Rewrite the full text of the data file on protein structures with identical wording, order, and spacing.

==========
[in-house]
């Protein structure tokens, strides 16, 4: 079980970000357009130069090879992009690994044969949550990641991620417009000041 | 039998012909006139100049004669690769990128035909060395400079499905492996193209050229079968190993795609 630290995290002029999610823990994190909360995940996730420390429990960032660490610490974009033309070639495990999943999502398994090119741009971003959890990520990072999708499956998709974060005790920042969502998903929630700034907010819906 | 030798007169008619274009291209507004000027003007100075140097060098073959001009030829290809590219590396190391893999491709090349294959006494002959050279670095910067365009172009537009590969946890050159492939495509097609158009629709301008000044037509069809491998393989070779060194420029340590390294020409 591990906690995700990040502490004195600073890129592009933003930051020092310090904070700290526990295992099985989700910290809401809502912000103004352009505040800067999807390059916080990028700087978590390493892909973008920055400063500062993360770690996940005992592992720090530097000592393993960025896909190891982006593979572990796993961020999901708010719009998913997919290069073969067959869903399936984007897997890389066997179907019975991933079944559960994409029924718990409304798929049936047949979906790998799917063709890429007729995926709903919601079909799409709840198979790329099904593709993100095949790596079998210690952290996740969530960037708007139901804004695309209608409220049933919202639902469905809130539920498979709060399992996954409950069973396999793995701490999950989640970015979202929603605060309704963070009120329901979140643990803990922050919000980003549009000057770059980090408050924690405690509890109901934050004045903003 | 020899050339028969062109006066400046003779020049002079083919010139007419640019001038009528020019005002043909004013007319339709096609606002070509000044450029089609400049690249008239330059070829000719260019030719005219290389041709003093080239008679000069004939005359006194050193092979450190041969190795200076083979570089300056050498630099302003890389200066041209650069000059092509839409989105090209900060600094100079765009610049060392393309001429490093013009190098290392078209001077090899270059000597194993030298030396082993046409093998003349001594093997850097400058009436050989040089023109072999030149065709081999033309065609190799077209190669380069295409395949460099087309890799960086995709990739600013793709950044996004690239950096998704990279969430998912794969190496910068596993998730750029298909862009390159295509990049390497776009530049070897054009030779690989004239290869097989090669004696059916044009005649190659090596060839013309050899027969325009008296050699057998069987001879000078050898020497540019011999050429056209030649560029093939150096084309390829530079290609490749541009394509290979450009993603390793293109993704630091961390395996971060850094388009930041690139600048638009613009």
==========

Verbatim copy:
[in-house]
């Protein structure tokens, strides 16, 4: 079980970000357009130069090879992009690994044969949550990641991620417009000041 | 039998012909006139100049004669690769990128035909060395400079499905492996193209050229079968190993795609 630290995290002029999610823990994190909360995940996730420390429990960032660490610490974009033309070639495990999943999502398994090119741009971003959890990520990072999708499956998709974060005790920042969502998903929630700034907010819906 | 030798007169008619274009291209507004000027003007100075140097060098073959001009030829290809590219590396190391893999491709090349294959006494002959050279670095910067365009172009537009590969946890050159492939495509097609158009629709301008000044037509069809491998393989070779060194420029340590390294020409 591990906690995700990040502490004195600073890129592009933003930051020092310090904070700290526990295992099985989700910290809401809502912000103004352009505040800067999807390059916080990028700087978590390493892909973008920055400063500062993360770690996940005992592992720090530097000592393993960025896909190891982006593979572990796993961020999901708010719009998913997919290069073969067959869903399936984007897997890389066997179907019975991933079944559960994409029924718990409304798929049936047949979906790998799917063709890429007729995926709903919601079909799409709840198979790329099904593709993100095949790596079998210690952290996740969530960037708007139901804004695309209608409220049933919202639902469905809130539920498979709060399992996954409950069973396999793995701490999950989640970015979202929603605060309704963070009120329901979140643990803990922050919000980003549009000057770059980090408050924690405690509890109901934050004045903003 | 020899050339028969062109006066400046003779020049002079083919010139007419640019001038009528020019005002043909004013007319339709096609606002070509000044450029089609400049690249008239330059070829000719260019030719005219290389041709003093080239008679000069004939005359006194050193092979450190041969190795200076083979570089300056050498630099302003890389200066041209650069000059092509839409989105090209900060600094100079765009610049060392393309001429490093013009190098290392078209001077090899270059000597194993030298030396082993046409093998003349001594093997850097400058009436050989040089023109072999030149065709081999033309065609190799077209190669380069295409395949460099087309890799960086995709990739600013793709950044996004690239950096998704990279969430998912794969190496910068596993998730750029298909862009390159295509990049390497776009530049070897054009030779690989004239290869097989090669004696059916044009005649190659090596060839013309050899027969325009008296050699057998069987001879000078050898020497540019011999050429056209030649560029093939150096084309390829530079290609490749541009394509290979450009993603390793293109993704630091961390395996971060850094388009930041690139600048638009613009």